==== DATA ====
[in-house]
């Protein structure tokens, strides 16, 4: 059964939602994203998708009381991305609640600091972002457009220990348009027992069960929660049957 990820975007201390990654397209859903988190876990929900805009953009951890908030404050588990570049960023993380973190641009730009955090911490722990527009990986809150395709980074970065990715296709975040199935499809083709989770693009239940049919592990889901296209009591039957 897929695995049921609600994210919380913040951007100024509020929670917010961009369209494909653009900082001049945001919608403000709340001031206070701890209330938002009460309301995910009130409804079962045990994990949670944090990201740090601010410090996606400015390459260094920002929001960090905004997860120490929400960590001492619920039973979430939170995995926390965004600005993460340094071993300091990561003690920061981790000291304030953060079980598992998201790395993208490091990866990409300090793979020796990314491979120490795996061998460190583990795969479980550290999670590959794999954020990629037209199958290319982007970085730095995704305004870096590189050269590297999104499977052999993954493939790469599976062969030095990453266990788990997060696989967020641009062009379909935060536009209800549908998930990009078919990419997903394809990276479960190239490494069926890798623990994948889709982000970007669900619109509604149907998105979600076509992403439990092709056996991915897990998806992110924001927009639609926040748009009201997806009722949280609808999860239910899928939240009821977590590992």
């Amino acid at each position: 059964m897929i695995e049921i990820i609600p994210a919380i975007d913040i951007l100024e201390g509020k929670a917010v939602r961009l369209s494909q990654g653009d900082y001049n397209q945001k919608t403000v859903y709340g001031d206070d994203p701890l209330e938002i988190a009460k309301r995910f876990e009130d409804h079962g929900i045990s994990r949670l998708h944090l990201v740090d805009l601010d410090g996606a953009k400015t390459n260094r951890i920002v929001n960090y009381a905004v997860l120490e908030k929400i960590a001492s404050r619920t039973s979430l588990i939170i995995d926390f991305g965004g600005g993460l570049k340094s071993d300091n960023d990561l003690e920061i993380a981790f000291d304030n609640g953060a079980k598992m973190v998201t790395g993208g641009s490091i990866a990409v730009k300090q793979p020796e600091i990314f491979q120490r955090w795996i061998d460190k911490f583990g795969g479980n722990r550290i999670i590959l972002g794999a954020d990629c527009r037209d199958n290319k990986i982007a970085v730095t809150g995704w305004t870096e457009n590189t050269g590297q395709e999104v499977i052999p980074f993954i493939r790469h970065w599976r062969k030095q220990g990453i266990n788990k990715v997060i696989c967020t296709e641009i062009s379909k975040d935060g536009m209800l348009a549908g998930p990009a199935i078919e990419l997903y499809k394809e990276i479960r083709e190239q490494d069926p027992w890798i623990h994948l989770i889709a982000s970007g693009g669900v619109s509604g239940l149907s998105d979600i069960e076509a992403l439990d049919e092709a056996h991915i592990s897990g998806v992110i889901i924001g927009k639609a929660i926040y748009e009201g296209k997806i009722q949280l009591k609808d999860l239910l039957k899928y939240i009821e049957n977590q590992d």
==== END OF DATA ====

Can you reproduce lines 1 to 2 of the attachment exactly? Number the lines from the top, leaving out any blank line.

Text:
[in-house]
């Protein structure tokens, strides 16, 4: 059964939602994203998708009381991305609640600091972002457009220990348009027992069960929660049957 990820975007201390990654397209859903988190876990929900805009953009951890908030404050588990570049960023993380973190641009730009955090911490722990527009990986809150395709980074970065990715296709975040199935499809083709989770693009239940049919592990889901296209009591039957 897929695995049921609600994210919380913040951007100024509020929670917010961009369209494909653009900082001049945001919608403000709340001031206070701890209330938002009460309301995910009130409804079962045990994990949670944090990201740090601010410090996606400015390459260094920002929001960090905004997860120490929400960590001492619920039973979430939170995995926390965004600005993460340094071993300091990561003690920061981790000291304030953060079980598992998201790395993208490091990866990409300090793979020796990314491979120490795996061998460190583990795969479980550290999670590959794999954020990629037209199958290319982007970085730095995704305004870096590189050269590297999104499977052999993954493939790469599976062969030095990453266990788990997060696989967020641009062009379909935060536009209800549908998930990009078919990419997903394809990276479960190239490494069926890798623990994948889709982000970007669900619109509604149907998105979600076509992403439990092709056996991915897990998806992110924001927009639609926040748009009201997806009722949280609808999860239910899928939240009821977590590992």